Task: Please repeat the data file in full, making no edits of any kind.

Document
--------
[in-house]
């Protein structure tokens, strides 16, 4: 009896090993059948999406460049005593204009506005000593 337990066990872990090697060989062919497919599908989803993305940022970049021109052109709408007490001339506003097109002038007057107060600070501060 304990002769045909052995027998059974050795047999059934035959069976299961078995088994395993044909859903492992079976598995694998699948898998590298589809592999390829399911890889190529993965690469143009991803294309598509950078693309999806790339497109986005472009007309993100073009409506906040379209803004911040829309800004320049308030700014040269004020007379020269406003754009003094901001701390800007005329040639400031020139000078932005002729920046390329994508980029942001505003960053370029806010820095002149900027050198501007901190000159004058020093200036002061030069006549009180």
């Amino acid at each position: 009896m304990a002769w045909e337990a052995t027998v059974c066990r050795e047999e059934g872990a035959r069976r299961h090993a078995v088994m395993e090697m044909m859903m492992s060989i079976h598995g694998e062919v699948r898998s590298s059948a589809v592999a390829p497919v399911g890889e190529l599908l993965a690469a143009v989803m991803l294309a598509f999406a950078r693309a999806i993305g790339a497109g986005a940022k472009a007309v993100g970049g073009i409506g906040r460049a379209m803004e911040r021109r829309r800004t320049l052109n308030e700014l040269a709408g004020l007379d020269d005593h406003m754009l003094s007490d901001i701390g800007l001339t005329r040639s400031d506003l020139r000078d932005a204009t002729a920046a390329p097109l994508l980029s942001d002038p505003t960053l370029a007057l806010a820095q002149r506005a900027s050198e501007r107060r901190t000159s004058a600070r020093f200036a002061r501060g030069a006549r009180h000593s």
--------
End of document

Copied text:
[in-house]
């Protein structure tokens, strides 16, 4: 009896090993059948999406460049005593204009506005000593 337990066990872990090697060989062919497919599908989803993305940022970049021109052109709408007490001339506003097109002038007057107060600070501060 304990002769045909052995027998059974050795047999059934035959069976299961078995088994395993044909859903492992079976598995694998699948898998590298589809592999390829399911890889190529993965690469143009991803294309598509950078693309999806790339497109986005472009007309993100073009409506906040379209803004911040829309800004320049308030700014040269004020007379020269406003754009003094901001701390800007005329040639400031020139000078932005002729920046390329994508980029942001505003960053370029806010820095002149900027050198501007901190000159004058020093200036002061030069006549009180």
């Amino acid at each position: 009896m304990a002769w045909e337990a052995t027998v059974c066990r050795e047999e059934g872990a035959r069976r299961h090993a078995v088994m395993e090697m044909m859903m492992s060989i079976h598995g694998e062919v699948r898998s590298s059948a589809v592999a390829p497919v399911g890889e190529l599908l993965a690469a143009v989803m991803l294309a598509f999406a950078r693309a999806i993305g790339a497109g986005a940022k472009a007309v993100g970049g073009i409506g906040r460049a379209m803004e911040r021109r829309r800004t320049l052109n308030e700014l040269a709408g004020l007379d020269d005593h406003m754009l003094s007490d901001i701390g800007l001339t005329r040639s400031d506003l020139r000078d932005a204009t002729a920046a390329p097109l994508l980029s942001d002038p505003t960053l370029a007057l806010a820095q002149r506005a900027s050198e501007r107060r901190t000159s004058a600070r020093f200036a002061r501060g030069a006549r009180h000593s």